Asia, global value chains and 21st Century trade policy

Friday, 5 July 2013 00:00 -     - {{hitsCtrl.values.hits}}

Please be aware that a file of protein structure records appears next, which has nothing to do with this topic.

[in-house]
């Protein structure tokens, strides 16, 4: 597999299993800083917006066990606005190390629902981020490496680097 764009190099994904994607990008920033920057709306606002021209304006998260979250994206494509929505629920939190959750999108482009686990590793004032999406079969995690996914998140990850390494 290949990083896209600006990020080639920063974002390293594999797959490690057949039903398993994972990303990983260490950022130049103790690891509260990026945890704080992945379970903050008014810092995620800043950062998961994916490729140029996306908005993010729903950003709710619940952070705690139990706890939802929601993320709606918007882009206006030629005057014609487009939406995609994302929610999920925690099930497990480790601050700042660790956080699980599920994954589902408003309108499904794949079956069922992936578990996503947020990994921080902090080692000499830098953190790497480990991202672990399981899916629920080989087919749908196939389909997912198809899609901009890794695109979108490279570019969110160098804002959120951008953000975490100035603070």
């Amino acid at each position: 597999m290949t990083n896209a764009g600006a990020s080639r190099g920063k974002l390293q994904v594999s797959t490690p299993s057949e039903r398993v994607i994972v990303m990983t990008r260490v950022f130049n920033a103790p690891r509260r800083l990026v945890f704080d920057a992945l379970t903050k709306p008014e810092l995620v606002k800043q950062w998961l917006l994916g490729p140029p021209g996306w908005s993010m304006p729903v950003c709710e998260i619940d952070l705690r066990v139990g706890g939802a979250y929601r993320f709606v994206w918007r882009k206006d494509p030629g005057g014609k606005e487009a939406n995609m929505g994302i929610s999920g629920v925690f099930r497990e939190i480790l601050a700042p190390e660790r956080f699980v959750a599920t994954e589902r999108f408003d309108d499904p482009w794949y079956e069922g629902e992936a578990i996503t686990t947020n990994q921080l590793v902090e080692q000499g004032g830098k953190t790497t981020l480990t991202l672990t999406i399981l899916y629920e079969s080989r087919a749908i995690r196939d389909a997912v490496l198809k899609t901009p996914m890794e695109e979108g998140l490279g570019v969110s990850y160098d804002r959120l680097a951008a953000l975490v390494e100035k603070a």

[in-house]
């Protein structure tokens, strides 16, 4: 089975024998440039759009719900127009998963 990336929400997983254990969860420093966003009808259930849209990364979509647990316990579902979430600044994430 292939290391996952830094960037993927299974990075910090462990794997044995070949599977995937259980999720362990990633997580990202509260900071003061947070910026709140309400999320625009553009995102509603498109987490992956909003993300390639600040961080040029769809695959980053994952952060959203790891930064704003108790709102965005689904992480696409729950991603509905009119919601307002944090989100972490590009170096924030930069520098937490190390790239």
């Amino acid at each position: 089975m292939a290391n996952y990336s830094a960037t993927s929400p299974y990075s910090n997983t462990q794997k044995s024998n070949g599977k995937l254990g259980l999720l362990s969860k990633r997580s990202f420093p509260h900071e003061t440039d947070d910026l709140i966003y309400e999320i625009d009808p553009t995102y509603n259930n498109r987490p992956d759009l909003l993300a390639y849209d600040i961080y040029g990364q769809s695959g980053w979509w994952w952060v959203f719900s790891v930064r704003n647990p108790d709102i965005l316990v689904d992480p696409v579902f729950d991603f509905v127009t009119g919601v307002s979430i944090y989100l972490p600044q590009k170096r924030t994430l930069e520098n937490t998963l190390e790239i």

Trade policy has sprung back to life after years of suspended animation. Two ‘mega-regional’ Free Trade Agreements (FTAs) are being negotiated: The US-led Trans-Pacific Partnership (TPP), and the EU-US Transatlantic Trade and Investment Partnership (TTIP). Talks are slated for a pan-Asian Regional Comprehensive Economic Partnership (RCEP). President Obama seems to have dragged trade policy from oblivion to somewhere on his priority list at the beginning of his second term. And Roberto Azevedo, the incoming Head of the WTO, has made a year-end “mini-Doha” deal his top priority. So where should trade policy be heading? “Into the 21st century,” is the answer. There is a fundamental disconnect between trade policy today, still geared to the issues of the 1990s, and early 21st-century international trade. Global Value Chains Global Value Chains (GVCs) are the defining feature of early 21st-century international trade. Since the mid-1980s, the ICT revolution and the opening of new markets have allowed production to be fragmented across borders. Through outsourcing, off-shoring and Foreign Direct Investment (FDI), different parts of the value chain are located in different countries. Simultaneously, trade in parts and components, and complex logistics systems, knit production networks together to serve global markets. GVCs are most visible in manufacturing, especially in ICT products, but they are enabled and glued together by services, notably financial and other business services, telecom services, and transport and logistics services. Trade in GVCs is the fastest growing part of international trade, and a critical driver of productivity, growth and employment in both developed and developing countries. This is especially true in East Asia, where 62.5% of total manufacturing exports are GVC-related exports, and parts and components account for over half of GVC exports. Value-added trade Recent research on ‘value-added trade’ – the value that is added from exports and imports in producing goods and services – gives a more accurate picture of international trade in general and of GVCs in particular. Three major conclusions arise. First, exports depend more than ever on imports. Import content is about 40% of the total value of exports – double what it was in 1990. Second, services are much more important than hitherto believed. They account for about 40% of international trade on a value-added basis – double the total that shows up in balance-of-payments statistics. Third, bilateral trade balances change dramatically when measured on a value-added basis. The US’s trade deficit with China trade shrinks by 25%, for instance. Policy propositions Four core policy propositions follow. First, the logic of GVCs is to have a seamless flow through the value chain, from start to finish. That demands open borders and non-discrimination to trade and FDI, secure private property rights, including intellectual property, and an efficient environment for doing business. Second, they make a nonsense of mercantilist trade policy – “exports good, imports bad” – given that exports depend increasingly on easy, open access to imported inputs. In GVCs, local firms rely on high-quality, cost-competitive imports for their competitiveness; exporters and importers, far from being enemies, are joined at the hip. Among other things, this blows a hole in the trade negotiator’s modus operandi of bargaining over export concessions while protecting one’s market from imports. Third, GVCs transform the political economy of trade policy. They increase the range and power of producer interests favouring freer trade, all the better to countervail old-style protectionist interests. Fourth, GVCs severely weaken the case for “industrial policy” in the form of selective protection for favoured sectors and “national champions”. Discriminatory policies, e.g. local-content and technology-transfer requirements, FDI and public-procurement restrictions, lax intellectual-property protection, and trade-distorting subsidies, disrupt cross-border supply chains. Companies and their supply chains will go elsewhere, or, as in the case of China, balk at locating higher-value activities where such restrictions apply. Moreover, the complexity and dynamic of GVCs today place even more demands on the “superior” knowledge, competence and honesty of governments to engineer market outcomes (always a questionable supposition). In sum, GVCs reward governments that get the policy basics right, especially “horizontal”, non-discriminatory policies for competitive markets, and punish those that pursue restrictive trade and industrial policies. Main policy barriers What are the main policy barriers to GVCs? Average import tariffs are now fairly low, but they impose higher costs on GVCs due to intermediate goods making multiple border crossings. Companies pay duty twice – once on imported inputs, and again on their exports. Still, non-tariff barriers impose much higher costs. Complex, duplicative standards are especially burdensome for small and medium-sized enterprises. Protectionism in services sectors is much higher than on trade in goods. Then come FDI restrictions. Not least, onerous customs procedures cause delays at border entry and exit points. They account for about 10% of trade costs – double the cost of import duties. Simplifying procedures – automation, single windows, pre-arrival clearance, for example – would reduce trade costs by 10% in OECD countries – and much more in developing countries. Let’s turn to what this means for trade policy on different tracks. Just do it! Start with unilateral measures, i.e. what governments do autonomously, outside trade negotiations. This has been the main driver of trade and FDI liberalisation outside the West in recent decades. Decentralised liberalisation and competitive emulation, not trade agreements, are how East Asian countries opened up, inserted themselves into GVCs and became “Factory Asia”. But unilateral liberalisation has slowed down since the late 1990s, with a creeping increase in protectionism since the global financial crisis. That leads many to argue that reciprocity – trade negotiations – must be the main vehicle for future trade reforms. I disagree. First, recent pro-market trade reforms, both border and non-border regulatory measures, have been the result of unilateral measures more than reciprocity. Second, the existence of GVCs should make unilateral liberalisation more feasible, given that more producer interests have a stake in open and freer trade. The Nike strategy should apply: “Just Do It!” – don’t wait for trade negotiations. The WTO can, however, be a useful complement to unilateral measures. The Doha Round is silent on 21st-century trade issues – save for one item, “trade facilitation”, which covers customs procedures. That should be the main priority for a mini-Doha package by the end of this year. Plurilateral decision-making Looking beyond Doha, the WTO should tackle at least three items of relevance to GVCs: a more ambitious Information Technology Agreement; deeper commitments in services; and new rules on FDI. None of this is going to happen without “plurilateral” decision-making, whereby subsets of like-minded members from the OECD and emerging markets forge ahead. About 10 WTO members (counting the EU as one) account for 70% of international trade. In the most important services sectors, the top eight trading countries (again counting the EU as one) account for about 80% of relevant world GDP. The leading Asian trading powers should be in these “coalitions of the willing”. Indeed, they could constitute half or more of the membership of some of them. If such plurilateralism proves impossible inside the WTO, it should be taken outside it. That leaves FTAs. They discriminate against non-members, and their proliferation has created a “spaghetti bowl” of overlapping, bureaucratic trade procedures. This contradicts the basic logic of GVCs – to expand seamlessly across borders. Furthermore, the vast majority of FTAs, including most Asian FTAs, are “trade-light”. At best they eliminate tariffs on most products, but they hardly tackle the regulatory barriers that bedevil GVCs. Now come three mega-regionals: TPP, TITP and RCEP. Trade-light mega-regionals would do little to facilitate GVCs, but their discriminatory elements could disrupt them. RCEP risks heading in this direction. “Deep-integration” mega-regionals, however, could spur GVCs by seriously tackling non-tariff and regulatory barriers, especially if rules are “multilateralised”, i.e. applied in a non-discriminatory manner. This is more likely with TPP and TITP than with RCEP, though they could easily turn in a defensive direction that disrupts GVCs. In essence, GVCs reinforce the case for free trade – on economic, moral and political grounds. They create and spread wealth. They enlarge the freedom and life-chances of those who work in them as well as of end-consumers. And, by uniting countries through the bonds of commerce, they help to defuse international and regional political tensions – they are a force for peace. Moreover, they are a force for both regional and global integration – not either-or, for they link the two. Future of GVCs What of the future of GVCs? There is now much talk of “reshoring” – bringing production back to national and regional hubs. Some argue this will put GVCs into reverse gear. I doubt it. Technology cuts both ways, on occasion favouring reshoring, but on many other occasions favouring continued fragmentation of production. Further policy liberalisation, especially in emerging markets, would definitely favour further fragmentation. Overall, there is huge potential for the spread of GVCs – sectorally in manufacturing, services, agriculture and energy, and geographically beyond the present hubs of NAFTA, the EU and East Asia. The big geographic prize is the extension of GVCs to South Asia, where much labour-intensive manufacturing production could be located. (The author is Visiting Associate Professor of the Lee Kuan Yew School of Public Policy, National University of Singapore.)